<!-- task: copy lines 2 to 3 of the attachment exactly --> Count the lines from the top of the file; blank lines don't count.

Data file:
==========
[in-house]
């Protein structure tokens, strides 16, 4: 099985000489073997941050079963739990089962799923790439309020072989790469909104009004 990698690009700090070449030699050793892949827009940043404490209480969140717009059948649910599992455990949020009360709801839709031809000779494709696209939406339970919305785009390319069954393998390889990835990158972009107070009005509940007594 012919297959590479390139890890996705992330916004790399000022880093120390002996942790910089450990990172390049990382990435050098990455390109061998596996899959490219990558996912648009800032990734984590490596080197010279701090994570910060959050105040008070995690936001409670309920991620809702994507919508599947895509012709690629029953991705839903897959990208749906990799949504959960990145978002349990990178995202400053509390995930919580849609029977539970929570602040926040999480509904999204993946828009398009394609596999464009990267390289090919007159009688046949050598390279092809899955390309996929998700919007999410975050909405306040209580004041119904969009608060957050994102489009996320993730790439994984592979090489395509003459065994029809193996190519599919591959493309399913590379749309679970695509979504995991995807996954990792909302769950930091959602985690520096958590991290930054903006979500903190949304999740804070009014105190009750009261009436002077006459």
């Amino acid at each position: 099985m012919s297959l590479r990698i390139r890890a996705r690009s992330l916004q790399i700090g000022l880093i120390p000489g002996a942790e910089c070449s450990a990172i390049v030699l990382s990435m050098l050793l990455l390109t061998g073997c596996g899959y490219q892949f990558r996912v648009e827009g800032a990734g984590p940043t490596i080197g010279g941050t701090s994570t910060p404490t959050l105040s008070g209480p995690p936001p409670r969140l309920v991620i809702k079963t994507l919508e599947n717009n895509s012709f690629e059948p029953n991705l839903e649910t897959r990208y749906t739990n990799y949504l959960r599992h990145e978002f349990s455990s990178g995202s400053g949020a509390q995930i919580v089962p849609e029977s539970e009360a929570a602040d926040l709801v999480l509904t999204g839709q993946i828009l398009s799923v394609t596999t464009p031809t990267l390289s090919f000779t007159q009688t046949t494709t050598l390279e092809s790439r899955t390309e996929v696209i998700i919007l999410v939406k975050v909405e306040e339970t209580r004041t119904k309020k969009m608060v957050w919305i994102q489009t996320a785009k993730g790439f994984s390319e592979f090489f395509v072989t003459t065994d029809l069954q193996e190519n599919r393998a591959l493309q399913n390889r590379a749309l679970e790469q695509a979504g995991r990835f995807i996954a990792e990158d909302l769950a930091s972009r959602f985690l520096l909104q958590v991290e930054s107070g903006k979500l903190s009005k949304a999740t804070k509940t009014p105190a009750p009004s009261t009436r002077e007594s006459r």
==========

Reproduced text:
């Protein structure tokens, strides 16, 4: 099985000489073997941050079963739990089962799923790439309020072989790469909104009004 990698690009700090070449030699050793892949827009940043404490209480969140717009059948649910599992455990949020009360709801839709031809000779494709696209939406339970919305785009390319069954393998390889990835990158972009107070009005509940007594 012919297959590479390139890890996705992330916004790399000022880093120390002996942790910089450990990172390049990382990435050098990455390109061998596996899959490219990558996912648009800032990734984590490596080197010279701090994570910060959050105040008070995690936001409670309920991620809702994507919508599947895509012709690629029953991705839903897959990208749906990799949504959960990145978002349990990178995202400053509390995930919580849609029977539970929570602040926040999480509904999204993946828009398009394609596999464009990267390289090919007159009688046949050598390279092809899955390309996929998700919007999410975050909405306040209580004041119904969009608060957050994102489009996320993730790439994984592979090489395509003459065994029809193996190519599919591959493309399913590379749309679970695509979504995991995807996954990792909302769950930091959602985690520096958590991290930054903006979500903190949304999740804070009014105190009750009261009436002077006459």
């Amino acid at each position: 099985m012919s297959l590479r990698i390139r890890a996705r690009s992330l916004q790399i700090g000022l880093i120390p000489g002996a942790e910089c070449s450990a990172i390049v030699l990382s990435m050098l050793l990455l390109t061998g073997c596996g899959y490219q892949f990558r996912v648009e827009g800032a990734g984590p940043t490596i080197g010279g941050t701090s994570t910060p404490t959050l105040s008070g209480p995690p936001p409670r969140l309920v991620i809702k079963t994507l919508e599947n717009n895509s012709f690629e059948p029953n991705l839903e649910t897959r990208y749906t739990n990799y949504l959960r599992h990145e978002f349990s455990s990178g995202s400053g949020a509390q995930i919580v089962p849609e029977s539970e009360a929570a602040d926040l709801v999480l509904t999204g839709q993946i828009l398009s799923v394609t596999t464009p031809t990267l390289s090919f000779t007159q009688t046949t494709t050598l390279e092809s790439r899955t390309e996929v696209i998700i919007l999410v939406k975050v909405e306040e339970t209580r004041t119904k309020k969009m608060v957050w919305i994102q489009t996320a785009k993730g790439f994984s390319e592979f090489f395509v072989t003459t065994d029809l069954q193996e190519n599919r393998a591959l493309q399913n390889r590379a749309l679970e790469q695509a979504g995991r990835f995807i996954a990792e990158d909302l769950a930091s972009r959602f985690l520096l909104q958590v991290e930054s107070g903006k979500l903190s009005k949304a999740t804070k509940t009014p105190a009750p009004s009261t009436r002077e007594s006459r």